2. I keep every piece of personal written correspondence I receive. Now... this might be better listed in a future edition of "7 Creepy Things About Me," but either way it's still true. I have six file boxes in my closet with assorted categories of folders labeled, "Aunts," "Birthday Cards," "Pen Pals 1996-1997," etc. They may or may not be color coded.

I'm not sure what this says about me (I mean, after our ears stop ringing from the PACKRAT PACKRAT PACKRAT alarm), but I just feel too guilty throwing away something someone has taken the time to write me. Admittedly, some cases are more justified than others. The letters I received when I was young from my grandmother? Invaluable. The personalized birthday newsletter from the Muffy VanDerBear fan club? You decide.

3. My high school valedictory address centered around the Britney Spears single "Not a Girl, Not Yet a Woman," thereby cementing in everyone's mind the disconnect between book smarts and... actual smarts.

4. In the seventh grade I crafted a Happy Meteorologist's Day (February 4th or 5th, I can't remember exactly) card out of yellow and orange construction paper (it may or may not have been a sun...) and mailed it to the channel five weather man who I was convinced was my soul mate. I believe the inscription read along the lines of, "Thank you for brightening the greater viewing region's mornings even when the forecast is partly cloudy. Your Biggest Fan, Pants."

After mailing it I was extremely smug and pleased with myself, wondering how long it would take for him to write me back and tell me that he had never before witnessed such construction paper wizardry, and clearly with skills like that I HAD to be his wife. Also, for some reason I remember congratulating myself for pulling off this scheme without my parents knowledge. Why they would've cared that I was stalking a minor local celebrity, I'm not sure, but their awareness seemed an imminent catastrophe back then.

Thus, imagine my horror when one February morning I hear my dad shout from the family room, "PANTS TAILORED MCSLACKS. Did you send Weather Man a Valentine?"

I was in the other room putting together some cereal and I remember pouring and pouring the Cheerios, unknowingly overflowing them onto the counter.

I went into the family room. "What?"

"You sent the weather man a Valentine?"

"NO. It was a card for National Meteorologist's Day. How did you... how did you know?"

"He just thanked you on the air for your thoughtful card. My daughter mailed a valentine to the weather man."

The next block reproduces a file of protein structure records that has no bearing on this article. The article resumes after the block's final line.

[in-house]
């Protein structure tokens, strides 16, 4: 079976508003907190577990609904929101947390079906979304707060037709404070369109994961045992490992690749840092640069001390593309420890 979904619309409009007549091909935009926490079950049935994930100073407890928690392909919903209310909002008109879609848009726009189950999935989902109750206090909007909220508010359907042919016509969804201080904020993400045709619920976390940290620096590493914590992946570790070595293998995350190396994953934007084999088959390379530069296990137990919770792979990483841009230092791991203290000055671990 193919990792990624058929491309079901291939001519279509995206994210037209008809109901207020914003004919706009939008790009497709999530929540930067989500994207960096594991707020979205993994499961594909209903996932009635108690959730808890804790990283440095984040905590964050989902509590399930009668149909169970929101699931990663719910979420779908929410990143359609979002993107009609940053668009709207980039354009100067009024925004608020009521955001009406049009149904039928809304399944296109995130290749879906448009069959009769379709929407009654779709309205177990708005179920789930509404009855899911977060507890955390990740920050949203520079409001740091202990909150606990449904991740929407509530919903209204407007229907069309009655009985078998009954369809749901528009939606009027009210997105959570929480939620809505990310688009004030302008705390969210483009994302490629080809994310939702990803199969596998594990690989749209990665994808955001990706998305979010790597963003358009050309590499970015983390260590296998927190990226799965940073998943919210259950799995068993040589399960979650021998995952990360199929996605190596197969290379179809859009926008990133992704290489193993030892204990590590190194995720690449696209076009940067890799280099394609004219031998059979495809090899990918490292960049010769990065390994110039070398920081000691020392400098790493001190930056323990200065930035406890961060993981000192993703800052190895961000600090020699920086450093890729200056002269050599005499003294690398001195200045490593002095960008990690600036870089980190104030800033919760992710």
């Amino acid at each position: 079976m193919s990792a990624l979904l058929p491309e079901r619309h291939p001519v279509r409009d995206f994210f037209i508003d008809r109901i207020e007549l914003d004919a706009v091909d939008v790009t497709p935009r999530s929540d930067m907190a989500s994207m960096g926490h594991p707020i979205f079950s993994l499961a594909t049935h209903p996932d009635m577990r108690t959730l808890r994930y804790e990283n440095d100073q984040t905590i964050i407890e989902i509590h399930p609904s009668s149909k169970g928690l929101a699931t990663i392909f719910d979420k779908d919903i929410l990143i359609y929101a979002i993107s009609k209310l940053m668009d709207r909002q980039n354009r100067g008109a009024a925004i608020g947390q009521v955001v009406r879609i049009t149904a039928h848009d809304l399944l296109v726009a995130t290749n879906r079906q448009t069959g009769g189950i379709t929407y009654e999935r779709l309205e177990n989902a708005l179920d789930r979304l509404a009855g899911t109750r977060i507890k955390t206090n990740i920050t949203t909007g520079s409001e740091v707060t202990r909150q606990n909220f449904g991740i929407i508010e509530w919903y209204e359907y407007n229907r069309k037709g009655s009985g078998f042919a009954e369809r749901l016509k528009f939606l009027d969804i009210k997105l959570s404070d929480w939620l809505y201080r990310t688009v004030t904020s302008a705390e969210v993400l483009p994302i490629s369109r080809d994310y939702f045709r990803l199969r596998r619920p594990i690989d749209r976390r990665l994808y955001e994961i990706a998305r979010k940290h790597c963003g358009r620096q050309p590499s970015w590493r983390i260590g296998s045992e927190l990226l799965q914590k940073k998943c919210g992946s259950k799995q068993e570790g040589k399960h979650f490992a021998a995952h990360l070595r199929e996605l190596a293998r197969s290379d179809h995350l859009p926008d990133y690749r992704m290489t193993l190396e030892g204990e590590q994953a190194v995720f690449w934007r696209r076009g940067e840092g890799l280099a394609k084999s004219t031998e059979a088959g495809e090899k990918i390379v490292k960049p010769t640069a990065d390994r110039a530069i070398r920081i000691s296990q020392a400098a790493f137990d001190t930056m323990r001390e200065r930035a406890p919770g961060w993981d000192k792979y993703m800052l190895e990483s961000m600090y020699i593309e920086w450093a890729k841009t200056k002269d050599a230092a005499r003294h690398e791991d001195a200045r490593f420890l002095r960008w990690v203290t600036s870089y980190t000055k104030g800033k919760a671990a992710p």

I remember thinking, MY GOD. Did my weather man SAY it was a Valentine!? It was just a meterologists' day card! HE MUST LOVE ME. (Yep. Over analysis and decryption of men's thoughts were rampant even way back when.)

And then he never wrote back.

He's now the nightly five o'clock weather man and the station's chief meteorologist. I like to think my early boost to his ego gave him the confidence to pursue the prestigious appointment.

5. I can wiggle both of my eyebrows independently. I regularly twitch them asynchronously in the rhythm of popular songs and try to make my friends guess the melody.

6. One time in the fifth grade I went over to my neighborhood friend's house to play after school. We knew our time was limited because I had to be at ballet practice by 5, so we dove right into her expansive Barbie collection and imagineered the day away. By 4:30 we realized our time was drawing to a close. Neither one of us wanted to stop playing so we decided I just needed to skip ballet.

The only way my mother would let me skip anything (school, ballet, piano, etc.) was if I either had a temperature or was throwing up.

We didn't know a fool proof way to get my temperature up, because as a nurse my mother didn't rely on the forehead touch, she always whipped out the thermometer, so our only option was to make me throw up.

I downed a jar's worth of dill pickle juice, while managing to consume an entire can of Redi-Whip between sips. We thought such a volatile combination would surely make me ralph by the time I had to leave for ballet.


And I had to go to practice weighed down by what I would later recognize as the world's greatest pregnancy cocktail (Not because I've been pregnant myself, but because I became aware of the pickles and ice cream craving stereotype, but ho, wouldn't THAT have been a random thing about me.).

7. I was an avid member of my high school's speech and debate team. My category was a state category so the highest I could ever hope to place was #1 at the state level. I qualified to state all four years and made it to the semi-finals twice. My senior year I placed seventh in the state, missing the final round (wherein the top six competitors compete against one another, vying for their final placements) and my shot at #1 by 2 points. I have never gotten over it.